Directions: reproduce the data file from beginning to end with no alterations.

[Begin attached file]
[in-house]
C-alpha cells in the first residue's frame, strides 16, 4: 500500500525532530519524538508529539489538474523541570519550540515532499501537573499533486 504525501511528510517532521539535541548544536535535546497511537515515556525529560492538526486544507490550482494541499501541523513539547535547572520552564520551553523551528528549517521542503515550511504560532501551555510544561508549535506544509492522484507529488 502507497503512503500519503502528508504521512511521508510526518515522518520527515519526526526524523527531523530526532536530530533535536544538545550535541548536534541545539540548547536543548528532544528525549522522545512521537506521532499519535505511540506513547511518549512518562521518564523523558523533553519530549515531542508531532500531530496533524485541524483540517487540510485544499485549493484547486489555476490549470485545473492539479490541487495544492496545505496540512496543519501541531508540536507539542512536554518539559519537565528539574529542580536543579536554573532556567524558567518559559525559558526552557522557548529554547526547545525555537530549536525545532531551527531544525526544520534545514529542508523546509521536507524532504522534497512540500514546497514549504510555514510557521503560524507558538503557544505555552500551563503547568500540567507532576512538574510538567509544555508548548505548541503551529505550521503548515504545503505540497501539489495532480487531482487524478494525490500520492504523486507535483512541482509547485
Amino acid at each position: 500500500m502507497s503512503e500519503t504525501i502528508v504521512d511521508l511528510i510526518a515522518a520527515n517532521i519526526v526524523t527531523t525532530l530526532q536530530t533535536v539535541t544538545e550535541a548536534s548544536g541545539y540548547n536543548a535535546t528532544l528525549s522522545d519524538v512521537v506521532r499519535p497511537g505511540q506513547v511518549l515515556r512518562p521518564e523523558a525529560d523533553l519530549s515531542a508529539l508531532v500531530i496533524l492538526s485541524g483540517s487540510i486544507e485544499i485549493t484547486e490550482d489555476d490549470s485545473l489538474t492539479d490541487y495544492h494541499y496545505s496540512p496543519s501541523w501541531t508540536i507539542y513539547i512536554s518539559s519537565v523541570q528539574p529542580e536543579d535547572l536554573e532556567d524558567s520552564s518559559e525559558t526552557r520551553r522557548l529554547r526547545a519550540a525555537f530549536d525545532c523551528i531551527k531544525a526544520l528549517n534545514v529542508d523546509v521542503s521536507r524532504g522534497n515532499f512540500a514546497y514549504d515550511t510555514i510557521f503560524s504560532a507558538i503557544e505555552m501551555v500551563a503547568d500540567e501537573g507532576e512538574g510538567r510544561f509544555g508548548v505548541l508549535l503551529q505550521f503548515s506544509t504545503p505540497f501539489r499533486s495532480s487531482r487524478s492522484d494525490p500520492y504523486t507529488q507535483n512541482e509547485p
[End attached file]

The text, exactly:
[in-house]
C-alpha cells in the first residue's frame, strides 16, 4: 500500500525532530519524538508529539489538474523541570519550540515532499501537573499533486 504525501511528510517532521539535541548544536535535546497511537515515556525529560492538526486544507490550482494541499501541523513539547535547572520552564520551553523551528528549517521542503515550511504560532501551555510544561508549535506544509492522484507529488 502507497503512503500519503502528508504521512511521508510526518515522518520527515519526526526524523527531523530526532536530530533535536544538545550535541548536534541545539540548547536543548528532544528525549522522545512521537506521532499519535505511540506513547511518549512518562521518564523523558523533553519530549515531542508531532500531530496533524485541524483540517487540510485544499485549493484547486489555476490549470485545473492539479490541487495544492496545505496540512496543519501541531508540536507539542512536554518539559519537565528539574529542580536543579536554573532556567524558567518559559525559558526552557522557548529554547526547545525555537530549536525545532531551527531544525526544520534545514529542508523546509521536507524532504522534497512540500514546497514549504510555514510557521503560524507558538503557544505555552500551563503547568500540567507532576512538574510538567509544555508548548505548541503551529505550521503548515504545503505540497501539489495532480487531482487524478494525490500520492504523486507535483512541482509547485
Amino acid at each position: 500500500m502507497s503512503e500519503t504525501i502528508v504521512d511521508l511528510i510526518a515522518a520527515n517532521i519526526v526524523t527531523t525532530l530526532q536530530t533535536v539535541t544538545e550535541a548536534s548544536g541545539y540548547n536543548a535535546t528532544l528525549s522522545d519524538v512521537v506521532r499519535p497511537g505511540q506513547v511518549l515515556r512518562p521518564e523523558a525529560d523533553l519530549s515531542a508529539l508531532v500531530i496533524l492538526s485541524g483540517s487540510i486544507e485544499i485549493t484547486e490550482d489555476d490549470s485545473l489538474t492539479d490541487y495544492h494541499y496545505s496540512p496543519s501541523w501541531t508540536i507539542y513539547i512536554s518539559s519537565v523541570q528539574p529542580e536543579d535547572l536554573e532556567d524558567s520552564s518559559e525559558t526552557r520551553r522557548l529554547r526547545a519550540a525555537f530549536d525545532c523551528i531551527k531544525a526544520l528549517n534545514v529542508d523546509v521542503s521536507r524532504g522534497n515532499f512540500a514546497y514549504d515550511t510555514i510557521f503560524s504560532a507558538i503557544e505555552m501551555v500551563a503547568d500540567e501537573g507532576e512538574g510538567r510544561f509544555g508548548v505548541l508549535l503551529q505550521f503548515s506544509t504545503p505540497f501539489r499533486s495532480s487531482r487524478s492522484d494525490p500520492y504523486t507529488q507535483n512541482e509547485p